The brilliant Jess Liebig has been busy organising a wildflower garden, with Lee from Libraries Unlimited, our community builder Ebbie and a fantastic bunch of volunteers from Wild Pinhoe. There’s space for scouts and guides to do some planting now the borders have been dug out and you’ll never spot the hedgehog box from Robin Hoad because it’s been so well camouflaged! Look out for plants being grown on by The Little House which are destined to flourish here #LovePinhoe
With trees disappearing across Monkerton, we noted with some alarm the precarious position of major mature trees in the Linden Homes’ Tithebarn development.
UPDATE FROM EXETER CITY COUNCIL: “Mark Waddams has been out to visit the Tithebarn (Linden Homes) site and is satisfied that the tree protection is up to standard (BS5837) and that the retained trees are not under threat. ECC are currently updating the Tree and Woodland Strategy and are hoping to have it ready early this year.”
Meanwhile, we are pleased to be supporting a project to plant 800 trees on the Monkerton ridge, proposed by Exeter’s Tree Manager, Joe Morshead. It’s positive news and we hope the funding is successful. These trees will take decades to establish and our existing mature trees remain very precious indeed.
Here’s a link to an easy form by Friends of the Earth encouraging everyone to contact their local councillors to DOUBLE the tree cover: https://act.friendsoftheearth.uk/target/call-your-councillors-double-tree-cover
It’s hard to believe these grand old oaks are under such pressure – they are well known as major contributors to biodiversity and shelter a huge variety of birds and insects.
As our local resident notes, the loss of wildlife habitats across this site is devastating, opening the whole estate to the railway. Once these old hedgerows are gone, any replanting will take 30 years to recover what has been lost.
We will keep highlighting problems to local councillors and Exeter City Council, so please continue to send your pictures: firstname.lastname@example.org
Thank you to everyone sending information
Nominate your favourite tree by sending an email to email@example.com or writing your contact details in the PINHOE VILLAGE book in Alicia’s
- Sheena Dick : Bishop’s Palace Horse Chestnut, Langaton Lane
Nominated by Sheena Dick, this beautiful young horse chestnut tree was grown from a conker found in the Bishop’s Palace, by local resident and Exeter city red-coat guide Ken Rodley. Sheena remembers Ken as a fascinating man and interesting speaker who was passionate about the city of Exeter. Ken planted the tree in the hedgerow alongside a beautiful beech – you can just see its autumn colours.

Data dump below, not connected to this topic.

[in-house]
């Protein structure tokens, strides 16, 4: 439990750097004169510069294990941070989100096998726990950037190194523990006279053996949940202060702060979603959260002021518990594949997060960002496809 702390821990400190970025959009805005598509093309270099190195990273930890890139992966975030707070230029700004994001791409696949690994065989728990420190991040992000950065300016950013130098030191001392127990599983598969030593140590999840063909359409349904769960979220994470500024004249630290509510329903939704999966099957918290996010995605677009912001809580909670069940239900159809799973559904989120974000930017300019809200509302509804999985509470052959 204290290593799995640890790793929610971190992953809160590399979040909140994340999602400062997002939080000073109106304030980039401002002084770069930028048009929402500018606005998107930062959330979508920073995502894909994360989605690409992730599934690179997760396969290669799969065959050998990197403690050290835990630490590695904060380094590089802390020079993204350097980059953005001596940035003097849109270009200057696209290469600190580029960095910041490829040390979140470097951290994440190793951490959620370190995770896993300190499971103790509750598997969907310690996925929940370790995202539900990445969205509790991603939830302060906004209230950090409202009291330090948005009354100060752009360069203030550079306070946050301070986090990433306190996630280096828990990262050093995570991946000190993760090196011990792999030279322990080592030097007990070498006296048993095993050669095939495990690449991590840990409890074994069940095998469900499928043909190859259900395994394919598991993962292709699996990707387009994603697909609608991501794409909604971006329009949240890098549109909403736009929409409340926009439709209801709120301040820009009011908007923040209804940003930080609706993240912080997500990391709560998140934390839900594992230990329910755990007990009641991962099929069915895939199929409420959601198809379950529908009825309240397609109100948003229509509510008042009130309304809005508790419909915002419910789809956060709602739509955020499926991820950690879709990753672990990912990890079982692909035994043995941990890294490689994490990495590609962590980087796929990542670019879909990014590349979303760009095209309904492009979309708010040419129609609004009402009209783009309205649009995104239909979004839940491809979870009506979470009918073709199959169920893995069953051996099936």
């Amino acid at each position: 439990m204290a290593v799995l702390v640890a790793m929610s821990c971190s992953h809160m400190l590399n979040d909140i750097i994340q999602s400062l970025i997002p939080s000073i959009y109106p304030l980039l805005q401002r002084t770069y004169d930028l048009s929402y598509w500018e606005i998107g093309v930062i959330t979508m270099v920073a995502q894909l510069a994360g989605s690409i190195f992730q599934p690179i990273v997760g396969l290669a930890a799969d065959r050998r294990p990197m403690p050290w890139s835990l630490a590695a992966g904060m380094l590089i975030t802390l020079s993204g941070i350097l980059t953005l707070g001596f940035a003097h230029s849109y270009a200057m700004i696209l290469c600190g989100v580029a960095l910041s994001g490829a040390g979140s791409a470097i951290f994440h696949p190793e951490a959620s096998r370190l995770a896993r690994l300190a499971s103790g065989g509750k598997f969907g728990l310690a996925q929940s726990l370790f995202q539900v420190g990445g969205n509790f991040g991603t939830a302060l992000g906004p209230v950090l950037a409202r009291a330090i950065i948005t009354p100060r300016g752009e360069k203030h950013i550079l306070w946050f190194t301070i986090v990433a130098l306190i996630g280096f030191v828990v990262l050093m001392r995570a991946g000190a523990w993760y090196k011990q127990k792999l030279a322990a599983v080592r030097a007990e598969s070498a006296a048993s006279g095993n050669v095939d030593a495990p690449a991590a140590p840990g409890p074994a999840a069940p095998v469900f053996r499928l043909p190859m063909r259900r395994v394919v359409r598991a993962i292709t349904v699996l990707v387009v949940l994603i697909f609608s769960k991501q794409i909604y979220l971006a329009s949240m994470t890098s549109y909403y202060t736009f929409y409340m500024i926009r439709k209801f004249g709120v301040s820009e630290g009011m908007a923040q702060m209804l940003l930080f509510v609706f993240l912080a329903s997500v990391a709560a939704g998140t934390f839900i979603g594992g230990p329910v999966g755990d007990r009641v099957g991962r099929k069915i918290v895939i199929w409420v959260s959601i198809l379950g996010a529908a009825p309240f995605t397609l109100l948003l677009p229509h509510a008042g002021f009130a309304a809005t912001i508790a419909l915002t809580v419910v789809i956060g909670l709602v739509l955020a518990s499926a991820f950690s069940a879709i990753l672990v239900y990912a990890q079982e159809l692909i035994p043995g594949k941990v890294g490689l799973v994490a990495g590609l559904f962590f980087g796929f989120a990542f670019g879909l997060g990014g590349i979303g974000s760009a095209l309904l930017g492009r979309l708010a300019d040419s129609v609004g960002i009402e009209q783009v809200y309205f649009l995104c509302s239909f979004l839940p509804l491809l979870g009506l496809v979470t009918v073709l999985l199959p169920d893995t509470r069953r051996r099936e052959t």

- Cllr Duncan Wood: Station Road Oak
If you walk through Station Road Playing Field towards the junction with Cumberland Way, you’ll find this magnificent oak tree stretching its boughs over the nearby bus stop and Pin Brook. Nominated by Councillor Duncan Wood.
Thanks to information from Alderman John Landers, we are beginning our investigations to reclaim the community field on Langaton Lane. This neglected haven of wildlife was given to the community and we are endeavouring to secure its future. Please contact us if you have any information; thank you.
Following an inspiring presentation by Jon Freeman from the Great Trees in the Clyst Valley project, any disappointment at not being included in Exeter’s Valley Parks initiative has been replaced by an exciting view of Pinhoe at the city-fringe of a fantastic 25 year vision for the Clyst Valley Regional Park.
Here’s our letter of support for their latest project:
“As a community-led organisation, Pinhoe Village is committed to celebrating the people, place and natural environment of Pinhoe. We very much hope to work with Routes for Roots and have identified great enthusiasm amongst our local residents to connect to the Clyst Valley vision, wholeheartedly supporting the ambition to connect our growing community to the wildlife-rich countryside on our doorstep.
We are keen to encourage all age groups into the natural environment, as many in our community are struggling with the scale and pace of local developments.
An increasingly urbanised part of the city, the sense of connection to Pinhoe’s heritage and local distinctiveness remains key for residents. The “Story is in the Map” workshops would bring an invaluable set of skills and support for our many local history enthusiasts, as would the opportunity to explore, protect and develop local knowledge of and access to footpaths across Pinhoe – routes which are being completely disorientated by new developments.
We hope to learn how to record, replant and protect our greatly valued trees and hedgerows and to build on our association with such an inspiring vision. The Routes for Roots initiatives would transform our ability to develop local knowledge of and access to our natural environment and would offer huge expertise, valued advocacy and powerful network connections.”
Here’s a useful thought from Shane O’Mara’s new book In Praise of Walking:
“Walking is good for our muscles and posture; it helps to protect & repair organs, and can slow or turn back the ageing of our brains. With our minds in motion we think more creatively, our mood improves and stress levels fall”